The City of San Luis Obispo tests weekly for COVID-19 in wastewater.
“This is everything that comes down the drain. It converges into one spot, and this is where we take our sample,” said Tanner Duncan, a Laboratory Analyst with the City of San Luis Obispo.
He takes samples from the city's wastewater facility every Tuesday.
He showed KSBY a large jug, 50 milliliters full, saying, “This is the product we have, so it's every 15 minutes over a 24-hour period.”
The city treats about 3 million gallons of wastewater from San Luis Obispo and Cal Poly every day.
Matthew Anderson, the Laboratory Manager for the City of SLO, explained, “With the beginning of COVID, the CDC identified two like genetic fingerprints to look for or to monitor COVID.”
SLO began a regional program in May of 2020 to monitor for COVID-19 and is a part of the CDC National Wastewater Surveillance Program which took off in 2021.
“We’re going to take this back to our to our lab and then we're going to pour off samples to send out to Cal Poly and one of our contract labs, Biobot, which is through the CDC,” Duncan added.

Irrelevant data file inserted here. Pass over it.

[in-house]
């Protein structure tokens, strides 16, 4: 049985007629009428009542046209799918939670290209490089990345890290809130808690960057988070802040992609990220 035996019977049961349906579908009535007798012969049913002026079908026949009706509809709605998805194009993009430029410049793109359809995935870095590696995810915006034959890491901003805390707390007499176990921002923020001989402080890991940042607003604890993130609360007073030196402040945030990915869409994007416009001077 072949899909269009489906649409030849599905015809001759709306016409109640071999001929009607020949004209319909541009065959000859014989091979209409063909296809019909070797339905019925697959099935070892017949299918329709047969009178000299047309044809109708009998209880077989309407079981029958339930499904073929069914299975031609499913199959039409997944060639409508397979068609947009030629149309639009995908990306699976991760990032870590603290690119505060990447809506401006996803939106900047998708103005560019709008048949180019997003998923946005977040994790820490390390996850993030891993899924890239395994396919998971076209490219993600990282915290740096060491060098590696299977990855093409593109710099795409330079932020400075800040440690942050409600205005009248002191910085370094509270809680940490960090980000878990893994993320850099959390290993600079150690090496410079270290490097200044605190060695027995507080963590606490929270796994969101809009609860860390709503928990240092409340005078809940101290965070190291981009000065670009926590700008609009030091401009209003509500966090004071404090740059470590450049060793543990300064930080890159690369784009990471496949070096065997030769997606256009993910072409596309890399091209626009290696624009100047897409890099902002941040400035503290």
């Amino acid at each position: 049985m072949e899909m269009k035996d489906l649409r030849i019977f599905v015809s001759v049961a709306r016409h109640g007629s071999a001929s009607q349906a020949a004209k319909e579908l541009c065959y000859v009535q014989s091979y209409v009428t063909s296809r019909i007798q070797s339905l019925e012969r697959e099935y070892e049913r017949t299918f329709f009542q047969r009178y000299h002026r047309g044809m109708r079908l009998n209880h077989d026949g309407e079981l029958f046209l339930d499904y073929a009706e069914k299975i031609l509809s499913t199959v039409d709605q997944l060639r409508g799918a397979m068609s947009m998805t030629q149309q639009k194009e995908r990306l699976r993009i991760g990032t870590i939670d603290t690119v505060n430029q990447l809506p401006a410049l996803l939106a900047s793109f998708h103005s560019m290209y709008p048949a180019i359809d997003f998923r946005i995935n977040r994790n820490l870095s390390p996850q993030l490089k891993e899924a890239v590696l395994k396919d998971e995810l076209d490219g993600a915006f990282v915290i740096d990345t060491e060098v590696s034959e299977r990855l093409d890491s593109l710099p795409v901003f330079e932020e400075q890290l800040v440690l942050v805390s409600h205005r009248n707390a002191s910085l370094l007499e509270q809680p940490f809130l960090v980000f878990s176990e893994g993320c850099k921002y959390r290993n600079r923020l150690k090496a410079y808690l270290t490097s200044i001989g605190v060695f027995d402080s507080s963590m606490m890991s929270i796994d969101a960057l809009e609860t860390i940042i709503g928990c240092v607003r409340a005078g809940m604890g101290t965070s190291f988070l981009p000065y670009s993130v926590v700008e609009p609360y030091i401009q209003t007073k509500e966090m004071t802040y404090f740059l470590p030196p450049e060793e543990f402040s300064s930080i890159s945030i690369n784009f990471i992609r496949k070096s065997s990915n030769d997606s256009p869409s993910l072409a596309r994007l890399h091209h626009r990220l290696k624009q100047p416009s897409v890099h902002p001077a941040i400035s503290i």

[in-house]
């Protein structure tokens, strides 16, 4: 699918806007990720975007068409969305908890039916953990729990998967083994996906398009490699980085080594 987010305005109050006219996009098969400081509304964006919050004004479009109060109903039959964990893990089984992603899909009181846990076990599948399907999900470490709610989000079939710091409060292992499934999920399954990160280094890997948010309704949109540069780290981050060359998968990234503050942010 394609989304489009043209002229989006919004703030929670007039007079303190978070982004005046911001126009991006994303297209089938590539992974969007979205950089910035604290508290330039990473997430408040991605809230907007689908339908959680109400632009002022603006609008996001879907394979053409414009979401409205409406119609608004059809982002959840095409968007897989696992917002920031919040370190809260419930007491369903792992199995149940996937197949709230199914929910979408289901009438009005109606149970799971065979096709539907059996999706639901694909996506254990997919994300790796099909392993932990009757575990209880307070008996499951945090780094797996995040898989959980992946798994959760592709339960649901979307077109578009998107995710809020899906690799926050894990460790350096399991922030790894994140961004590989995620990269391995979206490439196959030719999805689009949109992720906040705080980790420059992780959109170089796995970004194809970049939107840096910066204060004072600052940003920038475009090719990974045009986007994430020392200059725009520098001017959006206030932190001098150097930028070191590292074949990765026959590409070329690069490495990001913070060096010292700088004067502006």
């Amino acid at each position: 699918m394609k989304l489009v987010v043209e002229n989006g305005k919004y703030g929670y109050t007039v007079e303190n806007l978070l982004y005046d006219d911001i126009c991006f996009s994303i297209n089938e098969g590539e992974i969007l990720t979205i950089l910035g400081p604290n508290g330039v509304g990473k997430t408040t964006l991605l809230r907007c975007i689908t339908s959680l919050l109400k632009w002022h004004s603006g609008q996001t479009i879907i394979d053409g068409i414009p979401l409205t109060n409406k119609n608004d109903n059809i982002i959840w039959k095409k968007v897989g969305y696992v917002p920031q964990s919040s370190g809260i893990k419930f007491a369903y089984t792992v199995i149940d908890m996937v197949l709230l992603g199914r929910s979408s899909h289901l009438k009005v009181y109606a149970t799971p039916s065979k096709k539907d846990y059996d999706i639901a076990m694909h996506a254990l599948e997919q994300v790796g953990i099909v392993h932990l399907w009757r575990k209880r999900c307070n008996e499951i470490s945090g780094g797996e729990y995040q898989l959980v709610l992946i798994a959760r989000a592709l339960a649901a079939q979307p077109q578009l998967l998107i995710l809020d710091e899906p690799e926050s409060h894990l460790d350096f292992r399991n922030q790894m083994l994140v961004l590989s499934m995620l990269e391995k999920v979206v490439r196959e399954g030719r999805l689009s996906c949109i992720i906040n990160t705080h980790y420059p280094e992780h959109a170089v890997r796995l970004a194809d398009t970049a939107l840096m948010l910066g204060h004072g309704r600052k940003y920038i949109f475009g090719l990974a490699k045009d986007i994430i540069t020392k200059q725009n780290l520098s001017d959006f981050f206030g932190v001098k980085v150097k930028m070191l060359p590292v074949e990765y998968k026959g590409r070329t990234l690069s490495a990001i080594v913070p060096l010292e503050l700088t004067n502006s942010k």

The lab analysts shake up the samples so they are homogenized, which means to combine them so they are the same.
The city's four full-time lab analysts also team up with two Cal Poly professors for specific projects like this one.
Dr. Pat Fidopiastis is a professor of Microbiology.
“I'll process those samples, I’ll extract viral RNA from them and quantify the amount of SARS-CoV-2 in the wastewater based on the amount of RNA that I detect,” he explained.
Anderson told KSBY that the program may soon be used to detect other viruses.
“The CDC program is beginning to open up," he said. "They are going to start looking for monkeypox in the near future.”
South County, Paso Robles, and Atascadero also do wastewater testing.